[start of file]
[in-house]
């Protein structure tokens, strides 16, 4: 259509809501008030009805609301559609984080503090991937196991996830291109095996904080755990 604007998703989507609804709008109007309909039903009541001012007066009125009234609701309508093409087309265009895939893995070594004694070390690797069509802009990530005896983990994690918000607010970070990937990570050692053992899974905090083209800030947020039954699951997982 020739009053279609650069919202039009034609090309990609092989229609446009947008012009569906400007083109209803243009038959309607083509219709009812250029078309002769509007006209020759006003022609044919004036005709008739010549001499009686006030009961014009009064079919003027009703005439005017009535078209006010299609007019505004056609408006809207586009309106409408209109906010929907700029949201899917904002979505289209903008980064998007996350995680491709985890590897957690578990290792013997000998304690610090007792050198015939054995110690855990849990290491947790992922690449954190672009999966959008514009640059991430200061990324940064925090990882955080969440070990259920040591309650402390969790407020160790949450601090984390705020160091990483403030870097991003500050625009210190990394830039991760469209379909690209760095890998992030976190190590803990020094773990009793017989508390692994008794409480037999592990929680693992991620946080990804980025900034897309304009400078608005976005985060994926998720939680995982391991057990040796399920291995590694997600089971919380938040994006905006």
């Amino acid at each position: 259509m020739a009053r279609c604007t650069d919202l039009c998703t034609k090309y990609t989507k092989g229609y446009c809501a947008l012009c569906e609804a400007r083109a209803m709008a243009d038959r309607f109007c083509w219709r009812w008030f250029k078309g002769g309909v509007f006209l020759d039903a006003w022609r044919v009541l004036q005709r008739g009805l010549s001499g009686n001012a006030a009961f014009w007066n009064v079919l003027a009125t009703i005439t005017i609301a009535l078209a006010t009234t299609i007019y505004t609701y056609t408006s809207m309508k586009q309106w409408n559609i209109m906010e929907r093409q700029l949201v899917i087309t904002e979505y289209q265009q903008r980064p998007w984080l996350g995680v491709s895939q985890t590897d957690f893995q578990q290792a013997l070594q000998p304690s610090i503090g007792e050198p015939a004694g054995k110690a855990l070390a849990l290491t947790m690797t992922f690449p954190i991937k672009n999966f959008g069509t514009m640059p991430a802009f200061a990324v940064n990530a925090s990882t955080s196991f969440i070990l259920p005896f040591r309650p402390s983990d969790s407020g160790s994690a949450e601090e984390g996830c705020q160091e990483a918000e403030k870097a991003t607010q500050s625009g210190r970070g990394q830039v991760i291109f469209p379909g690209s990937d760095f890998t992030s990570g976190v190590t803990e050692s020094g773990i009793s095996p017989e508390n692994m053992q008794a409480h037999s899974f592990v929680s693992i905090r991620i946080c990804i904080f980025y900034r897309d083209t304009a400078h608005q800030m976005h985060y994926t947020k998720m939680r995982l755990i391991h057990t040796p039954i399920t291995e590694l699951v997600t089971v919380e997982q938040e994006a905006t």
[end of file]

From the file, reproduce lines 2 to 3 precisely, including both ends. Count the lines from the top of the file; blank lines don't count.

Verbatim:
């Protein structure tokens, strides 16, 4: 259509809501008030009805609301559609984080503090991937196991996830291109095996904080755990 604007998703989507609804709008109007309909039903009541001012007066009125009234609701309508093409087309265009895939893995070594004694070390690797069509802009990530005896983990994690918000607010970070990937990570050692053992899974905090083209800030947020039954699951997982 020739009053279609650069919202039009034609090309990609092989229609446009947008012009569906400007083109209803243009038959309607083509219709009812250029078309002769509007006209020759006003022609044919004036005709008739010549001499009686006030009961014009009064079919003027009703005439005017009535078209006010299609007019505004056609408006809207586009309106409408209109906010929907700029949201899917904002979505289209903008980064998007996350995680491709985890590897957690578990290792013997000998304690610090007792050198015939054995110690855990849990290491947790992922690449954190672009999966959008514009640059991430200061990324940064925090990882955080969440070990259920040591309650402390969790407020160790949450601090984390705020160091990483403030870097991003500050625009210190990394830039991760469209379909690209760095890998992030976190190590803990020094773990009793017989508390692994008794409480037999592990929680693992991620946080990804980025900034897309304009400078608005976005985060994926998720939680995982391991057990040796399920291995590694997600089971919380938040994006905006």
């Amino acid at each position: 259509m020739a009053r279609c604007t650069d919202l039009c998703t034609k090309y990609t989507k092989g229609y446009c809501a947008l012009c569906e609804a400007r083109a209803m709008a243009d038959r309607f109007c083509w219709r009812w008030f250029k078309g002769g309909v509007f006209l020759d039903a006003w022609r044919v009541l004036q005709r008739g009805l010549s001499g009686n001012a006030a009961f014009w007066n009064v079919l003027a009125t009703i005439t005017i609301a009535l078209a006010t009234t299609i007019y505004t609701y056609t408006s809207m309508k586009q309106w409408n559609i209109m906010e929907r093409q700029l949201v899917i087309t904002e979505y289209q265009q903008r980064p998007w984080l996350g995680v491709s895939q985890t590897d957690f893995q578990q290792a013997l070594q000998p304690s610090i503090g007792e050198p015939a004694g054995k110690a855990l070390a849990l290491t947790m690797t992922f690449p954190i991937k672009n999966f959008g069509t514009m640059p991430a802009f200061a990324v940064n990530a925090s990882t955080s196991f969440i070990l259920p005896f040591r309650p402390s983990d969790s407020g160790s994690a949450e601090e984390g996830c705020q160091e990483a918000e403030k870097a991003t607010q500050s625009g210190r970070g990394q830039v991760i291109f469209p379909g690209s990937d760095f890998t992030s990570g976190v190590t803990e050692s020094g773990i009793s095996p017989e508390n692994m053992q008794a409480h037999s899974f592990v929680s693992i905090r991620i946080c990804i904080f980025y900034r897309d083209t304009a400078h608005q800030m976005h985060y994926t947020k998720m939680r995982l755990i391991h057990t040796p039954i399920t291995e590694l699951v997600t089971v919380e997982q938040e994006a905006t």